With fortified confidence, I set out to the first of the auctions: Bonhams. My top lot was a small but exquisite Blakelock painting of shanties under a starry sky. It was pure magic and I paid more than twice the high estimate. A compelling Edward Moran of two boys fishing painted like a great Homer caught my attention. It was estimated at $10,000 to $15,000 and I took it to about $40,000 only to watch it sell for $46,000. A fine modernist work by Bluemner entitled Downpour was offered at $25,000 to $35,000. I thought the estimate was far too low as it compared favorably to works that have sold for much more. I was prepared to pay over twice the high estimate and was fortunate enough to acquire it for just a bit above that. Later that evening a dealer called and offered a fair profit for the Bluemner; so, at the day’s end, I bought three paintings and sold one.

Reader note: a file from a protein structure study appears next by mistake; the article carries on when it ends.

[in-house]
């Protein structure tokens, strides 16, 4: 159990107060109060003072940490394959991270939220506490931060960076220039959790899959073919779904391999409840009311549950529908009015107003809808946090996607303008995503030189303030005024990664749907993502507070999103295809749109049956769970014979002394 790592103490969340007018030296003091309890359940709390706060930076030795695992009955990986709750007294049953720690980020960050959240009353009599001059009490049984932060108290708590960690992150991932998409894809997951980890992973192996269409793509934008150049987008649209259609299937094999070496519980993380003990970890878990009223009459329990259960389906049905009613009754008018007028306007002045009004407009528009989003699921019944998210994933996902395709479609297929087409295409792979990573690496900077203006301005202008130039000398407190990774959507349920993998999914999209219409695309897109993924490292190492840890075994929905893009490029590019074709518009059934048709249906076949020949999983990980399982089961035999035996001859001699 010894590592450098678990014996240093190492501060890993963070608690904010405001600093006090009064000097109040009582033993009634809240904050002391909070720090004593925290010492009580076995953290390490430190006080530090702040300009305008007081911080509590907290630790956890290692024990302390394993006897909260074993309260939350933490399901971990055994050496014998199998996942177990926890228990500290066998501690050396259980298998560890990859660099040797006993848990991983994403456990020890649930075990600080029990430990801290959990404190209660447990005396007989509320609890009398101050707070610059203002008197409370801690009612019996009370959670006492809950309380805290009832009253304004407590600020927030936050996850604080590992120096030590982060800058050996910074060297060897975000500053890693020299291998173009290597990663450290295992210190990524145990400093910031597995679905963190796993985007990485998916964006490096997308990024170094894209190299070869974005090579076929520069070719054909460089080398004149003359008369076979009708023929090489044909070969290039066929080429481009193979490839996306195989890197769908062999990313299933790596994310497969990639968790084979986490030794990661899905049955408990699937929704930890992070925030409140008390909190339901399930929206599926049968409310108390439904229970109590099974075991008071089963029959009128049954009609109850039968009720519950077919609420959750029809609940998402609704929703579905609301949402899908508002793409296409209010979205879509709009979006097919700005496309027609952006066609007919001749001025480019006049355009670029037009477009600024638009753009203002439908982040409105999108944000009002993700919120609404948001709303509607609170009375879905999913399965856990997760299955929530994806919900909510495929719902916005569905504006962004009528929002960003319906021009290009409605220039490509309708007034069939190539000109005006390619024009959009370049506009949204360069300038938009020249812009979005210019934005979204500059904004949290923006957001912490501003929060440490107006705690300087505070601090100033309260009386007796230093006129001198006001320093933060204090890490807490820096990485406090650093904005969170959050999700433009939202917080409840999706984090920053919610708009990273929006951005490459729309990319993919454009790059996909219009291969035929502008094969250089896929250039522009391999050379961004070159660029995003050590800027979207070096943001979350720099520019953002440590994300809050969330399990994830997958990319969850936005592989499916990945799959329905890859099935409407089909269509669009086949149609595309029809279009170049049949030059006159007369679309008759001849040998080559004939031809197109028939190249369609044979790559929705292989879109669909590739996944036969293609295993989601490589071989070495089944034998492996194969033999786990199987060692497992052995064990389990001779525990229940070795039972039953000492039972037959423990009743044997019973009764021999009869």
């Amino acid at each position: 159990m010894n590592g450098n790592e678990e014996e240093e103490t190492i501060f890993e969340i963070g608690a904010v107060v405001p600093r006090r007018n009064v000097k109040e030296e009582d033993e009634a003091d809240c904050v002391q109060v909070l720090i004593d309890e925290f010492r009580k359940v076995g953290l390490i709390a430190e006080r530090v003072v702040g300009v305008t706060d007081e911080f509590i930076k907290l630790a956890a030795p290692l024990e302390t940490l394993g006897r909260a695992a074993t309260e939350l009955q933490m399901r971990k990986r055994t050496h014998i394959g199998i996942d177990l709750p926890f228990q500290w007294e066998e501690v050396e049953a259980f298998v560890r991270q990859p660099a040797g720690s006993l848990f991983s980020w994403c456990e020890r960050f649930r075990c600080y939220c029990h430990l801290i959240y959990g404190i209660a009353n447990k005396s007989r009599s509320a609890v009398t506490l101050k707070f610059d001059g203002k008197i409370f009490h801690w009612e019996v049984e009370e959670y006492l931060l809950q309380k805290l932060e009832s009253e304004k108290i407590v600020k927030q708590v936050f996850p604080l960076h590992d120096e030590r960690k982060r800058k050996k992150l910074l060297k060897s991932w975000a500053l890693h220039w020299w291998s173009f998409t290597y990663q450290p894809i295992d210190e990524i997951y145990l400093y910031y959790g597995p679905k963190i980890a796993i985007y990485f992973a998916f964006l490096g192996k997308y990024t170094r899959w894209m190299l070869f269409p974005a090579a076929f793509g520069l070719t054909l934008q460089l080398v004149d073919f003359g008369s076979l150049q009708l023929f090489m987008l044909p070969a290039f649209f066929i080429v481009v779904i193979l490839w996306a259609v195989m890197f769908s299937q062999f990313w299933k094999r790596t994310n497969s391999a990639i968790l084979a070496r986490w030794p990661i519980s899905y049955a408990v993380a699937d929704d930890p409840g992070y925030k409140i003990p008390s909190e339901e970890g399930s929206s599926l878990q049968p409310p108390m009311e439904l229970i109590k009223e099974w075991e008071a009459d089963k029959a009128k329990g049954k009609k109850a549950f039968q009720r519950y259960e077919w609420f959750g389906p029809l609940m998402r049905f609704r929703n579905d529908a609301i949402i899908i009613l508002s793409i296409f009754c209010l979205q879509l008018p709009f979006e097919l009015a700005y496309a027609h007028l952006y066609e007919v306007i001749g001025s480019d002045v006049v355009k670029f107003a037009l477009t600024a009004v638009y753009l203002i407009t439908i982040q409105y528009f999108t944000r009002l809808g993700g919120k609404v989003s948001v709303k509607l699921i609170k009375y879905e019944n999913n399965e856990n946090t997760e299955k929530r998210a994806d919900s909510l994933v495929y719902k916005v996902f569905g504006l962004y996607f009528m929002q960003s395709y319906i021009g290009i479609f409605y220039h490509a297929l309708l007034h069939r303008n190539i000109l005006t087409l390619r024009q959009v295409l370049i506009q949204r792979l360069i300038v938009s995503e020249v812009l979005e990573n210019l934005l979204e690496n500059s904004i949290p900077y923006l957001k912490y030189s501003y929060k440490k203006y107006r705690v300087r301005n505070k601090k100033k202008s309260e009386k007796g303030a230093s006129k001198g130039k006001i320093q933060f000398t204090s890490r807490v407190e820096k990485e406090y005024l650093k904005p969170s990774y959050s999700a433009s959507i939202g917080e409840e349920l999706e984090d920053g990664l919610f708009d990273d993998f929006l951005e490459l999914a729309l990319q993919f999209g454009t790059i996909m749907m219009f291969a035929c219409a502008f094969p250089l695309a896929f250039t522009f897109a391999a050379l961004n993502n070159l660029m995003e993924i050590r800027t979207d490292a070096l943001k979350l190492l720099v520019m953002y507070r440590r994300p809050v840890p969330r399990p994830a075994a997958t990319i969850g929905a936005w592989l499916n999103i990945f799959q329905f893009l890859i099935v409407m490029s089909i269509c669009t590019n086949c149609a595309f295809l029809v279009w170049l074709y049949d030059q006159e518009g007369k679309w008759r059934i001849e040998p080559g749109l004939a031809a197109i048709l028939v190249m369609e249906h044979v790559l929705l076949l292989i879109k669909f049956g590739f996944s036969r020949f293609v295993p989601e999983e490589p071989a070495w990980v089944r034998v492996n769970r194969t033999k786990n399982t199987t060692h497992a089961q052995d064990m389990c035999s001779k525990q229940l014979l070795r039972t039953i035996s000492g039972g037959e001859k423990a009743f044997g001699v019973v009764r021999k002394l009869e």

I went to Christie’s on Wednesday for a more serious round of buying. There were many paintings worthy of consideration but two were obvious standouts. The first of these was George Inness’s Nine o’clock. A major exhibition piece that was thought lost for many years, its pedigree was stunning as it had no less than 17 literary references and was exhibited at five major exhibitions. I stood before the painting and felt overwhelmed by the impact of Inness’s genius. The painting’s visionary qualities and otherworldly feelings were expressed with extreme power and confidence. I stood before this masterpiece and was determined to acquire it. A thousand considerations ran through my mind and as the moments passed I continued to raise my limit. I knew that I would reach beyond any predetermined amount no matter how disciplined I was and so the waiting began. The auction estimate was too low at $150,000 to $250,000 and the painting had considerable buzz. The bidding began at a furious pace but slowed as it broke through the $250,000 level. I could hardly contain myself when the hammer fell to my paddle at about $338,000.